'Haftar airstrike' on southern Libya town kills dozens
A southern Libya town was hit by a deadly air raid on Sunday leaving dozens of people dead, which has been blamed on forces loyal to militia leader Khalifa Haftar.
At least 43 people were killed when a plane struck a residential area of the town of Morzuk in southern Libya, members of the UN-recognised Government of National Accord (GNA) and local officials told news agencies, with the death toll expected to rise.
"The air strike resulted in 43 killed and 51 wounded. This is only an initial toll of casualties," municipal council member Mohammed Omar told Reuters.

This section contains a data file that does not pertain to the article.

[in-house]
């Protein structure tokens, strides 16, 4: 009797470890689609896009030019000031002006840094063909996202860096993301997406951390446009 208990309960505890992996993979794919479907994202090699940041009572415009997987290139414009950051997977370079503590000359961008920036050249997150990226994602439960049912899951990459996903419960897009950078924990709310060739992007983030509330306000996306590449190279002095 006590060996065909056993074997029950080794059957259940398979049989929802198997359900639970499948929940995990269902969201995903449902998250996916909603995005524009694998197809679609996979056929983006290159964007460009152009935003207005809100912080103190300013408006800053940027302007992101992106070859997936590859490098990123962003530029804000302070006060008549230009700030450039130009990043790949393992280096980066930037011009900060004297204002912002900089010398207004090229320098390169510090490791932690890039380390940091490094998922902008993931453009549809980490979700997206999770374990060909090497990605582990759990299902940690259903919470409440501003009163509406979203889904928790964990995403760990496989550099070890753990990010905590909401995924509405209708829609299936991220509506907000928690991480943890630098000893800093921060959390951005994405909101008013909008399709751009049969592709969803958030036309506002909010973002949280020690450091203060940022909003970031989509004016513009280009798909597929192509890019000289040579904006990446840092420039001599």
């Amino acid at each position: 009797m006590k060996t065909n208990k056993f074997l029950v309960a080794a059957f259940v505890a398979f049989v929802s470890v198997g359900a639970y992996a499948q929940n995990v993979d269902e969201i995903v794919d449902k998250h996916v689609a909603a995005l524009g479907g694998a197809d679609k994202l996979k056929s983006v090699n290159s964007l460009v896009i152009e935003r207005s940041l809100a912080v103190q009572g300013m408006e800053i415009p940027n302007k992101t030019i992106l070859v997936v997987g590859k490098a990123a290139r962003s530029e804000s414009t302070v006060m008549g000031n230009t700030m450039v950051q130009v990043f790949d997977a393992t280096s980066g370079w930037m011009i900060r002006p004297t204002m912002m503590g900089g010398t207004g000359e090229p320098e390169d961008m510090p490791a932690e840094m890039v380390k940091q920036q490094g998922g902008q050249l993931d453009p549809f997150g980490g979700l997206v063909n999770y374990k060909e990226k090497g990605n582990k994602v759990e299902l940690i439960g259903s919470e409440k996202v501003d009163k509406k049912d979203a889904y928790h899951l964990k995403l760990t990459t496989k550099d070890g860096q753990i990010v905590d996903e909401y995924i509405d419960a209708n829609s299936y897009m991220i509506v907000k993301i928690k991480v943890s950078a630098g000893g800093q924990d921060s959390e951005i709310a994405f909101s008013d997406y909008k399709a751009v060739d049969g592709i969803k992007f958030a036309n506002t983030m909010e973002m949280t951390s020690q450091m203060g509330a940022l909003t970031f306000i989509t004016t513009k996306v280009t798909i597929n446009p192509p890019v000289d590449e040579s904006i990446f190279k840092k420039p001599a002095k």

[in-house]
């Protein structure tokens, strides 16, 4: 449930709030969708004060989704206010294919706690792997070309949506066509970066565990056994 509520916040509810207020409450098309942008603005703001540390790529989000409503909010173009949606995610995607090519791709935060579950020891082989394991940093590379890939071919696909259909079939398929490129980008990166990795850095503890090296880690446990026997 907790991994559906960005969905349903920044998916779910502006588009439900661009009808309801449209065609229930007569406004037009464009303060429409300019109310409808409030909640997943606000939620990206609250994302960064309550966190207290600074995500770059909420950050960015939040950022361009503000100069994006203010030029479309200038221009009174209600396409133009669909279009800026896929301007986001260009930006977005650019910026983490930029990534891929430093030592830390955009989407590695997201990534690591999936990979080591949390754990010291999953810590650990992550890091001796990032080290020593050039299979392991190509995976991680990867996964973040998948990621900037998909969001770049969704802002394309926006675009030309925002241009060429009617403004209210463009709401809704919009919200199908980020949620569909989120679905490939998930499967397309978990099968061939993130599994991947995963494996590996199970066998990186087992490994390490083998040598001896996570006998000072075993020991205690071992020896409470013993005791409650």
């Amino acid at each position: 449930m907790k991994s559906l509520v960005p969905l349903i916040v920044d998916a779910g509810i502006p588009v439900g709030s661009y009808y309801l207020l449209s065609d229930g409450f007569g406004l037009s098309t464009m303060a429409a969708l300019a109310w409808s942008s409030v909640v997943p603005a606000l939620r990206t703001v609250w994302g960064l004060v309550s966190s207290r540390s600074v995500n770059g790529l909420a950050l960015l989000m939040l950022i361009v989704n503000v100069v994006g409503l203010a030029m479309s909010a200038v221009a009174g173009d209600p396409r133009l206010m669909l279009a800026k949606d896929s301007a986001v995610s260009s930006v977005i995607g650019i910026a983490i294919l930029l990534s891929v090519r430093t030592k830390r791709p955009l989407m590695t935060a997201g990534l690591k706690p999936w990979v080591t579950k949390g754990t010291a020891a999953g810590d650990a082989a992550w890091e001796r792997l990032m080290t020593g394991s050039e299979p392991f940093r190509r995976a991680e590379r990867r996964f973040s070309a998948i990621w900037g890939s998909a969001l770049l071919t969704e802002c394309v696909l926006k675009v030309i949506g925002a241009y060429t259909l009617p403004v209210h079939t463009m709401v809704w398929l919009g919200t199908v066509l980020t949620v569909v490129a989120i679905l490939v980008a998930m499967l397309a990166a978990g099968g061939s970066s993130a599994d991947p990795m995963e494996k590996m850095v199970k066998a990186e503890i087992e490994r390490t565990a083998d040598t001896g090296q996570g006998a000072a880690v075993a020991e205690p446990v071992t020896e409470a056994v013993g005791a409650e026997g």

Omar earlier told AFP that 60 people were injured "30 of them critically", while the GNA on its Facebook page blamed Haftar forces for the massacre.
Haftar's so-called Libyan National Army (LNA) said in a statement it had carried out strikes on "Chadian opposition fighters", a phrase used to refer to Tebu tribesmen in the south of Libya who oppose them, Reuters reported.
The LNA controlled the oil-rich southern area following an offensive at the start of the year, but withdraw its fighters to concentrate on a campaign to take the Libyan capital Tripoli, which began in April.
With the GNA and LNA now locked in stalemate, air and drone strikes have been increasingly used by both sides, leading to fears that the civilian death toll could mount if an air war is pursued.
Haftar's forces have been criticised for hitting civilian targets, including an airstrike on a migrant centre which killed 53 people.
Haftar's campaign to capture Tripoli has cost 1,000 lives.
Agencies contributed to this story.